‘The many discussions I’ve had with Fellows and students have greatly motivated me to bring this game to wider audiences’
Meet Esdras Paravizo – a second-year PhD student at Clare Hall who is exploring how using games in engineering research and education may unlock new opportunities for fostering creativity and developing professional skills.
Based in the Department of Engineering, I am focusing on computer games for design creativity.
I recently led the design of the Industry 4.0 Board Game as part of a four-year long, collaborative project between the Technical University of Berlin, the University of Sao Paulo and the Federal University of Sao Carlos. I’m no stranger to the use of games in research, having previously investigated how game engines can be employed for simulation in ergonomics and workspace design, finding the opportunities and limitations of such approaches.
Industry 4.0 is an umbrella term usually describing the digitalisation and use of advanced technologies in manufacturing.
Big data, collaborative robots, Internet of Things, cyber physical systems are some of the related technologies and concepts that ultimately aim to enhance companies’ productivity, improve working conditions and deliver sustainable, efficient and high quality products. Given the complexity of this topic and the multitude of technologies and processes involved, my research team set out to develop learning tools to teach professionals and students about the topic.
The I4.0 Board Game was designed to increase participants’ engagement through the game mechanics and to put them in the shoes of managers who are transitioning their companies towards the I4.0 paradigm.
At the end of the game, participants understand the core concepts of I4.0; how the different technologies, processes, departments and skills are related; and that I4.0 is not an off-the-shelf product, rather a paradigm that one transitions towards.
The game is hosted as a four- to six-hour workshop, with up to 30 participants divided into teams which compete against each other.
The main challenge for participants is to delineate a strategy to achieve their companies’ business goals by means of developing excellence in the I4.0 areas. In order to do so, they take turns buying technologies and machines, developing organisational competencies, hiring and training workers, and improving existing departments, all while discussing the underlying concepts and interconnections.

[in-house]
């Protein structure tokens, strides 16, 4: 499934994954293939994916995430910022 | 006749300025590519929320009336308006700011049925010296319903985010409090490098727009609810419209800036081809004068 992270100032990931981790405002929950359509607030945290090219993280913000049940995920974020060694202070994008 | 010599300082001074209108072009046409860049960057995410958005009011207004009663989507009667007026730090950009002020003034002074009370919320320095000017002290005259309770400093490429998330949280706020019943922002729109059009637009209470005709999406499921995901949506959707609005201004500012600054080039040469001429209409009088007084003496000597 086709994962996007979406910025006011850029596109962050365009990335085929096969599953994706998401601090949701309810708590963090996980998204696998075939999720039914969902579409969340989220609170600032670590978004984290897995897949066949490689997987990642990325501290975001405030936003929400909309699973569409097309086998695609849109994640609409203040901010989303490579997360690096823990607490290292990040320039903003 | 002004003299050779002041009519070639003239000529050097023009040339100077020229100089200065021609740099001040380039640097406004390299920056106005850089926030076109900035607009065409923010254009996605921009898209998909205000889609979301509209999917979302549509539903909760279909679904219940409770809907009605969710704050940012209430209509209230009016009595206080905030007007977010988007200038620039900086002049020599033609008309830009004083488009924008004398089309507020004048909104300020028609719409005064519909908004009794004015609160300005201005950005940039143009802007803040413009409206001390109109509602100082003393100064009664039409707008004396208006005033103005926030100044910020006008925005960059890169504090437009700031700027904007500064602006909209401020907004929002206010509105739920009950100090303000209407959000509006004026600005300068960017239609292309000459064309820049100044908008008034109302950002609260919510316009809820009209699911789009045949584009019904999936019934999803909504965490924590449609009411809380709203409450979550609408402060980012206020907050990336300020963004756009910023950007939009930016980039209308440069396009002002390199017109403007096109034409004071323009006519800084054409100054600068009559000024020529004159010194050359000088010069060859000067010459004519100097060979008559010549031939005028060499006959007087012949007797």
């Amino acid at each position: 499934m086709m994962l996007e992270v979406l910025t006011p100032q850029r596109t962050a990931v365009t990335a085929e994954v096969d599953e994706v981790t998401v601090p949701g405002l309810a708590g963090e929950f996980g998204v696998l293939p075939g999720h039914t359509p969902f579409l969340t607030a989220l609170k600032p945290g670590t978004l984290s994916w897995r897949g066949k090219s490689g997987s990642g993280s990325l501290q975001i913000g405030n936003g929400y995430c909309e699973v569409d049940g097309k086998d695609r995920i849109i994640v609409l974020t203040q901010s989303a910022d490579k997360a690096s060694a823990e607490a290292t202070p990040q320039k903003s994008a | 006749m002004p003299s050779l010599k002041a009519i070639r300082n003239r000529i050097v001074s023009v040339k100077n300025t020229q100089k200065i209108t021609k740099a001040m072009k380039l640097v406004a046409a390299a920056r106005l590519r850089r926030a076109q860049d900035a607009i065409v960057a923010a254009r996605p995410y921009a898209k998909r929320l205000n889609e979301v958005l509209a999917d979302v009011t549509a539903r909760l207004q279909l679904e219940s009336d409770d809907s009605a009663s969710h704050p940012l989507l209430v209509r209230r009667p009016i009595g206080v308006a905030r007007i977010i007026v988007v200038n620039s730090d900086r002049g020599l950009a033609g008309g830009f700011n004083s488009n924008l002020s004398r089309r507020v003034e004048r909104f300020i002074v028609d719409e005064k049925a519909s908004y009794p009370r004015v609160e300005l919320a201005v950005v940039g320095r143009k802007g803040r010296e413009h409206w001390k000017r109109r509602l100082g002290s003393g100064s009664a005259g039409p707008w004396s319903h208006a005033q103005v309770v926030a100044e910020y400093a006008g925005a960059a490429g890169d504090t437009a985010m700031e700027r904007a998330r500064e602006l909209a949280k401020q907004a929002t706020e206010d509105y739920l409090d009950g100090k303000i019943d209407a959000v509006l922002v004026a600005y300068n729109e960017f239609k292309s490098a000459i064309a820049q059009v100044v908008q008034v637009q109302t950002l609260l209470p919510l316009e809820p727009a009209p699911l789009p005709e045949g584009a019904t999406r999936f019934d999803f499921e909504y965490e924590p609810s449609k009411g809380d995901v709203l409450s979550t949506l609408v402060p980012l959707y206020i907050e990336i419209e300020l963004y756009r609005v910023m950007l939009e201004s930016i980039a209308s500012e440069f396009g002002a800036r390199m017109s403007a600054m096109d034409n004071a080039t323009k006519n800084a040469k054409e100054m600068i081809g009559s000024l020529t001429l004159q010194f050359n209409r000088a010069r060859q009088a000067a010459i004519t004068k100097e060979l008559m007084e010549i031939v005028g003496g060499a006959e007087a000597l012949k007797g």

Over 300 people have so far participated in the game, across 15+ applications in companies and universities in Brazil, Germany, the Netherlands and Mexico.
October was a busy month – after running two days of game workshops at the Dutch Lean-QRM Centre at the HAN University of Applied Sciences, I went to Mexico to host the game at the DAAD Alumni Industry 4.0 training held in Monterrey.
Ultimately, the Cambridge environment has ensured that I can always find insightful conversations and perspectives that add to the game experience and my development as a researcher
I’m excited to further improve the game materials and presentations.
As a member of Clare Hall, the many discussions on scientific communication, research dissemination and outreach I’ve had with Fellows and students have greatly motivated me to bring this game to wider audiences. Similarly, departmental and university-wide trainings on presentation skills helped me to become an effective public speaker and competent workshop facilitator, delivering a fun, hands-on activity that promotes learning and reflection. Ultimately, the Cambridge environment has ensured that I can always find insightful conversations and perspectives that add to the game experience and my development as a researcher.
As far as next steps go, the main plan right now is to focus on my PhD research on games and design creativity, while keeping academic and industry pathways open for the future.
Meanwhile, you’ll be able to find me in one of the games nights hosted in Clare Hall’s Common Room, as I just founded the Clare Hall Board Games Club, which gathers around 15 people every week to play games and have fun. (Perhaps it might even be that the I4.0 Board Game will be featured there at some point, so do keep an eye out!)
For more information on the I4.0 Board Game workshop, see the project website.